Insider trading still plagues crypto

Insider trading, a practice inherited from traditional finance, is no stranger to the crypto world. Several times pointed out in its very young history, it appears at regular intervals according to a careful observation of the data from the blockchain. The zero tolerance in this area advocated by cryptocurrency exchanges is being undermined by the latest revelations from the Wall Street Journal.

Insider trading is still running in crypto

According to an article in the Financial Journal citing data from the analysis company Argus, anonymous investors would have greatly benefited from inside information about the future listing of tokens on the Binance, Coinbase and FTX exchanges. A blessing, of course, because we know ita crypto listed on a leading stock exchange sees its price explode in the first few days.

Argus in particular identified 46 digital wallets that acquired Gnosis (GNO) tokens for a total of $ 17.3 million in August 2021. Immediately after listing on major trading platforms, they sold them at a profit more than that.

Profits from transactions with visible tokens in the blockchain amounted to more than $ 1.7 million. But their actual income is likely to be much greater. Some of the assets have been transferred from wallets to exchanges and not exchanged directly for stack coins.

Argus on Twitter

that timing of the transaction leaves little doubt about the reality of insider trading. In fact, based on an example of a specific case discovered on Binance, the data reveals that a wallet accumulated Gnosis (GNO) tokens for $ 360,000 the six days prior to the platform census. Four minutes after Binance was listed, the wallet began selling and liquidating everything within 24 hours. Result: $ 500,000, $ 140,000 profit. A nice jackpot for a seemingly usual portfolio of that fact.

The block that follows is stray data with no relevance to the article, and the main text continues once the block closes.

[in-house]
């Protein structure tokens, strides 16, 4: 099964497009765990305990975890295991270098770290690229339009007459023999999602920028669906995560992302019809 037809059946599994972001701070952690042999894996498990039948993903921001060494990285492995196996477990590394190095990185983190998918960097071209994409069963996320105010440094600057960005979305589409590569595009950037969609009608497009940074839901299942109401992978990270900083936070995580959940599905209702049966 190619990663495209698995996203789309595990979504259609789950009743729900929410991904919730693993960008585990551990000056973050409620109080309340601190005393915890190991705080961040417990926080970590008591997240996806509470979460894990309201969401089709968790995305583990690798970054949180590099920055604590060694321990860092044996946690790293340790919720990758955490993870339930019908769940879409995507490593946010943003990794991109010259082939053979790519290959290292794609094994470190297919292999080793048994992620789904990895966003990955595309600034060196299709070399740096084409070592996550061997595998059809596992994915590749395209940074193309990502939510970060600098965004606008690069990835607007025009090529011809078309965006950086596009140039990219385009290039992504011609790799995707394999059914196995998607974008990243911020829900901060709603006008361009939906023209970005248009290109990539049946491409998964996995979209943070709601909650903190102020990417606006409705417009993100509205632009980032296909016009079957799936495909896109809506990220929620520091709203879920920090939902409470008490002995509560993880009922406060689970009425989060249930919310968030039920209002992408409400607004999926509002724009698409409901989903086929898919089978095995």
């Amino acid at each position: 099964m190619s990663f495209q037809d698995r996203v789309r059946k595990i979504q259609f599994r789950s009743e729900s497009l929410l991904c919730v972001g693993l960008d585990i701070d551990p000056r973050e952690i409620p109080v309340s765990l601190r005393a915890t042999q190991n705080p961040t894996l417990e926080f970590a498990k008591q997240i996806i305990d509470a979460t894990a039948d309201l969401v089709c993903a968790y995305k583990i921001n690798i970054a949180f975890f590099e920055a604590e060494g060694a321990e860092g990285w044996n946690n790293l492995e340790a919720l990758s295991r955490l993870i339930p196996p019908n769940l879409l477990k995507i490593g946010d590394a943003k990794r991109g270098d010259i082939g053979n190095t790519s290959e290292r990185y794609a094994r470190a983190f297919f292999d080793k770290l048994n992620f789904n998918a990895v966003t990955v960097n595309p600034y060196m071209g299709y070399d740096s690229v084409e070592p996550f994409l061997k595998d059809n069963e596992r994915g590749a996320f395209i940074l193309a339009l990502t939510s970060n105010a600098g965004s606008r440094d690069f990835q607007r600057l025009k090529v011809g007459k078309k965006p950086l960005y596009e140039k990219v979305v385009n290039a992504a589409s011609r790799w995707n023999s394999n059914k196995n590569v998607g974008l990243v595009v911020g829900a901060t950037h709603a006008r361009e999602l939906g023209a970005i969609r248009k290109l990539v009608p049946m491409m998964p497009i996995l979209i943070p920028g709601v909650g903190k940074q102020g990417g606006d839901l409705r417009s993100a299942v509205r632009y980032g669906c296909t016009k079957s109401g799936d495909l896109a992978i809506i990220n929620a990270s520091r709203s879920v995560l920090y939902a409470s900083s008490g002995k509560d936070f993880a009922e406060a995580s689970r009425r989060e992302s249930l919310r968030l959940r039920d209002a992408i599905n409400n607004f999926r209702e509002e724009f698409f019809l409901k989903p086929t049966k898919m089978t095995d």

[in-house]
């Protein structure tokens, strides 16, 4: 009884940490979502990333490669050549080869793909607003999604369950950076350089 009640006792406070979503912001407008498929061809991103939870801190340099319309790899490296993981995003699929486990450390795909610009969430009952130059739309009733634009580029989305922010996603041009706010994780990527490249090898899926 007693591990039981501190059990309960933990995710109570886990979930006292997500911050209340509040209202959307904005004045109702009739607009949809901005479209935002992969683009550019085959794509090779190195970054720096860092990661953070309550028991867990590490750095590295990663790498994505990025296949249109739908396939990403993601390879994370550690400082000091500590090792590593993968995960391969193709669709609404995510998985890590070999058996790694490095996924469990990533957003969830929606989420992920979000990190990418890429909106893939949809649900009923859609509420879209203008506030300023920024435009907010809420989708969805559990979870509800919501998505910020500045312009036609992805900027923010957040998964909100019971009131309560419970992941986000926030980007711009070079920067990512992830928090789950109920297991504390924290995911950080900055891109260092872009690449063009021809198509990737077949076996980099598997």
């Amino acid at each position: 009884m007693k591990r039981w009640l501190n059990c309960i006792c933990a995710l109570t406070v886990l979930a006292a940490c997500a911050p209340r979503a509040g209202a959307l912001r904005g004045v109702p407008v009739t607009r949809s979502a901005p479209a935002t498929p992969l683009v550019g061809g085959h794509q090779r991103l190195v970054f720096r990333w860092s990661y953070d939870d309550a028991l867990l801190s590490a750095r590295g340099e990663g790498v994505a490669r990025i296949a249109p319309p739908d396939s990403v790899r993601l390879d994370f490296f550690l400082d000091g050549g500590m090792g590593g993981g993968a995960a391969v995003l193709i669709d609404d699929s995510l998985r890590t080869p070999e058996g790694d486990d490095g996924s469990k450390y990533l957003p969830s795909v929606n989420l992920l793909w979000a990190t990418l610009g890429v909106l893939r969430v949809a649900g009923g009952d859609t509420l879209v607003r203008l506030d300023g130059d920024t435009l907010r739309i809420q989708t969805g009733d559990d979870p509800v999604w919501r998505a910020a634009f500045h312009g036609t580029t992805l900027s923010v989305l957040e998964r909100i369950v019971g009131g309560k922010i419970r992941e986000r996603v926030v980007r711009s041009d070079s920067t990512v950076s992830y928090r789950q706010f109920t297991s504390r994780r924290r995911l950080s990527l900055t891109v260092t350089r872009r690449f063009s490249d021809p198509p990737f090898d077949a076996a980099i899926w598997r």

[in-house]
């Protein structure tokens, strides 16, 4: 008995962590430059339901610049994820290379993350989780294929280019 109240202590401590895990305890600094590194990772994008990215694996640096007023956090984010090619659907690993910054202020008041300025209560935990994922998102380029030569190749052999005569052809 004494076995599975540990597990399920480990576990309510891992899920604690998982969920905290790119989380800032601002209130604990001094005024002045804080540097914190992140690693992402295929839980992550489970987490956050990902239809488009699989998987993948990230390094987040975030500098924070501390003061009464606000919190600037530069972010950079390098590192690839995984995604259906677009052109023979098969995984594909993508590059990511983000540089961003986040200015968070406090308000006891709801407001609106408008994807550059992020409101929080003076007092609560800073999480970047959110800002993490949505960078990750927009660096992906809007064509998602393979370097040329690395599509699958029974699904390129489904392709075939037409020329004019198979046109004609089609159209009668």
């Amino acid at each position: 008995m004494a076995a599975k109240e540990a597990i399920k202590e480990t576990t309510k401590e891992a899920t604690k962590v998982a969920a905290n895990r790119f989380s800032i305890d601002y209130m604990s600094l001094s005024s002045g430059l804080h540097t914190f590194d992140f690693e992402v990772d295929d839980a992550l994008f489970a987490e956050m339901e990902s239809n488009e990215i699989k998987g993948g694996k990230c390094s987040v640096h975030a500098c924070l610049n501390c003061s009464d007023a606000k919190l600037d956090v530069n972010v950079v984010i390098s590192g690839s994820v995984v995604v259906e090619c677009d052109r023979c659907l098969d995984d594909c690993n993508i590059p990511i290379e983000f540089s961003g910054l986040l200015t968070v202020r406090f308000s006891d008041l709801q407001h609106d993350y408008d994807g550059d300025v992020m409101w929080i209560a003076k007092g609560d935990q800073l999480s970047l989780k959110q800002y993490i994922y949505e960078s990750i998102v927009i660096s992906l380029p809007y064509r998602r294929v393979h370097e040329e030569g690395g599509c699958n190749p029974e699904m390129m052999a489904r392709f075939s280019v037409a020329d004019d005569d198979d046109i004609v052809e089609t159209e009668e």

This criminal practice, which is detrimental to individual investors, is therefore returning to the surface despite the claims of the main stock exchange platforms, which claim to be combating this harmful phenomenon..

The defense of trading platforms

The stock exchanges involved in this analysis vehemently denied that their employees could be the cause of these fraudulent maneuvers. Their respective compliance policies allegedly prohibit employees from trading crypto based on internal information.

FTX CEO Sam Bankman-Fried said via email that the company explicitly prohibits employees from trading or sharing information related to upcoming token listings. He also argued that the trades highlighted in Argus’ analysis were not the result of a material breach of company policy. Binance also supported this view.

We have a zero tolerance policy and adhere to the highest standards. 3 investigators have reviewed the wallets, no one can connect with Binance employees.

Changpeng Zhao, CEO of Binance, at Twitter

However, the platform’s virtuous policy, CZ admits, may have weaknesses.